Twitter’s new #music project is trying to make discovery more social. The platform isn’t just for immortal celebrities; it’s a tangible grid of trending artists according to Twitter. If you’re up to speed with all the latest top hits, #music is essentially a Top 40 on your phone that connects with services Rdio and Spotify.
When you first fire up the app, it prompts you to either use your Rdio or Spotify credentials so you can actually listen to the full songs. If you don’t have either, you’ll simply be treated to iTunes previews, which sometimes aren’t very satisfying snippets. Incidentally, when you click on the iTunes icon, you’ll be sent straight Apple’s music store to purchase the song.
Once you get past the initial setup, you’ll be treated to four separate sections, with your own profile at the end showing artists you follow. I follow none.
The main grid screen is the Popular tab, which shows new music trending around the Twitter universe. Right now, according to your tweets, Psy’s Gentleman, which debuted on YouTube recently, is holding the number one spot. The grid shows 140 trending songs in total, all complete with artist Twitter handles so you can easily jump to their page and follow them. Or, even more conveniently, a small follow button will show up on the artist’s picture when you click on it.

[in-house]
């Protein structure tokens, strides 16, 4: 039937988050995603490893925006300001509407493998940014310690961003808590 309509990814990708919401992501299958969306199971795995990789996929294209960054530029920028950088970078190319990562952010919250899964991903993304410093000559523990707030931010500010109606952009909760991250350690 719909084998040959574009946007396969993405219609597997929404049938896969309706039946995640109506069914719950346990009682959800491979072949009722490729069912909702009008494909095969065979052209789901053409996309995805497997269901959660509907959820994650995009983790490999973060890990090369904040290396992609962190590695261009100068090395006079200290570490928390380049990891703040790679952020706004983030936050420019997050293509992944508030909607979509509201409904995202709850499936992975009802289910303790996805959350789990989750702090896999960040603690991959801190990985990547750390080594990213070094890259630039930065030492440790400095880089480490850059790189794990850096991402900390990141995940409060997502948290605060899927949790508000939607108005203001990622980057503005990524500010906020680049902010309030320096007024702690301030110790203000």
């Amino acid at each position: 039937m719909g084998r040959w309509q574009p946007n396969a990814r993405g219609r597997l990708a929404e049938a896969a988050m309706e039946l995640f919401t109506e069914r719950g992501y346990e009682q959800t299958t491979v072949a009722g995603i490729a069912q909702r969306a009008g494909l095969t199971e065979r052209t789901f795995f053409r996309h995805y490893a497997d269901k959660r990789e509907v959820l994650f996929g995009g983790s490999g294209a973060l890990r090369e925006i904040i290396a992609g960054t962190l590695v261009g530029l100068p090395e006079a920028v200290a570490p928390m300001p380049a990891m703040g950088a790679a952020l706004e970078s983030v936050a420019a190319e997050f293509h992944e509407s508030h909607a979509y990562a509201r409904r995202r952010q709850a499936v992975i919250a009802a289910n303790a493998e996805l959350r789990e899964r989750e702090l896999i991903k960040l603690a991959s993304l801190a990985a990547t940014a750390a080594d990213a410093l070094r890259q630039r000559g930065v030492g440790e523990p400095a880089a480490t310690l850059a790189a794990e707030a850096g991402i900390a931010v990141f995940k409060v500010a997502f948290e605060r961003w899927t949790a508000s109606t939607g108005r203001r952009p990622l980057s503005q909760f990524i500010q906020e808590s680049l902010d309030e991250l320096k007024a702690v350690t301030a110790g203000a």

Every subsequent section acts the same way, relying on Twitter user data to cull together playlists of emerging artists, the top charts, suggestions based on artists you’re following and a #nowplaying area based on what songs people you’re following have shared. Some artists I’ve never heard of are showing up in my #nowplaying section, which I guess is the point. It even shows which person shared that song, giving you free reign to praise or lambast their musical preferences.
The experience isn’t particularly robust, and relies on Twitter’s data for finding music. That can be great, and probably pretty helpful once more people start jumping into the new service. But, even though it integrates right into Spotify and Rdio, it’s so much better to just go right into those specific apps, or even Pandora, and skip #music altogether for a better discovery experience.